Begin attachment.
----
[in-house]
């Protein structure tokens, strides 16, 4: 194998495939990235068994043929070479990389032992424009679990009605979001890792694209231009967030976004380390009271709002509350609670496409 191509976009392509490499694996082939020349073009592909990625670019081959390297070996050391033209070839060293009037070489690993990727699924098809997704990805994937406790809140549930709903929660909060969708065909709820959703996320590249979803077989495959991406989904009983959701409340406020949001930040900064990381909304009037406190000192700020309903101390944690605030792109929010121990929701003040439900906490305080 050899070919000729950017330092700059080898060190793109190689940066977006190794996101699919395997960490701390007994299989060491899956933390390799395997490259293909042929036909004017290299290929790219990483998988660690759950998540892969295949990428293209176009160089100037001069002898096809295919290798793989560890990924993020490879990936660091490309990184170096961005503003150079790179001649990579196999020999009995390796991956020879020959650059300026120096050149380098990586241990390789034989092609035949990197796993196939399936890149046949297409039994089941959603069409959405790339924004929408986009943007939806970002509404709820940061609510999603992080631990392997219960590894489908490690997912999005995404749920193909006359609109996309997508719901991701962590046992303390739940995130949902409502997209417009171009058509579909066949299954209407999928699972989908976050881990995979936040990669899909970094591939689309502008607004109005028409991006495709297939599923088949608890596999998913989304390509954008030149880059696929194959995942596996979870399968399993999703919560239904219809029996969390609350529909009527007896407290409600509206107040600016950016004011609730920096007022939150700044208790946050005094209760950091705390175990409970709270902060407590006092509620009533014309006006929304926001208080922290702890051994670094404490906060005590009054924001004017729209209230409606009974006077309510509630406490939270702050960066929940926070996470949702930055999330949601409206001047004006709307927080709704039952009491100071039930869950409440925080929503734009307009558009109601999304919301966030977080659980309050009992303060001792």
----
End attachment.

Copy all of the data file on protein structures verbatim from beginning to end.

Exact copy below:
[in-house]
């Protein structure tokens, strides 16, 4: 194998495939990235068994043929070479990389032992424009679990009605979001890792694209231009967030976004380390009271709002509350609670496409 191509976009392509490499694996082939020349073009592909990625670019081959390297070996050391033209070839060293009037070489690993990727699924098809997704990805994937406790809140549930709903929660909060969708065909709820959703996320590249979803077989495959991406989904009983959701409340406020949001930040900064990381909304009037406190000192700020309903101390944690605030792109929010121990929701003040439900906490305080 050899070919000729950017330092700059080898060190793109190689940066977006190794996101699919395997960490701390007994299989060491899956933390390799395997490259293909042929036909004017290299290929790219990483998988660690759950998540892969295949990428293209176009160089100037001069002898096809295919290798793989560890990924993020490879990936660091490309990184170096961005503003150079790179001649990579196999020999009995390796991956020879020959650059300026120096050149380098990586241990390789034989092609035949990197796993196939399936890149046949297409039994089941959603069409959405790339924004929408986009943007939806970002509404709820940061609510999603992080631990392997219960590894489908490690997912999005995404749920193909006359609109996309997508719901991701962590046992303390739940995130949902409502997209417009171009058509579909066949299954209407999928699972989908976050881990995979936040990669899909970094591939689309502008607004109005028409991006495709297939599923088949608890596999998913989304390509954008030149880059696929194959995942596996979870399968399993999703919560239904219809029996969390609350529909009527007896407290409600509206107040600016950016004011609730920096007022939150700044208790946050005094209760950091705390175990409970709270902060407590006092509620009533014309006006929304926001208080922290702890051994670094404490906060005590009054924001004017729209209230409606009974006077309510509630406490939270702050960066929940926070996470949702930055999330949601409206001047004006709307927080709704039952009491100071039930869950409440925080929503734009307009558009109601999304919301966030977080659980309050009992303060001792």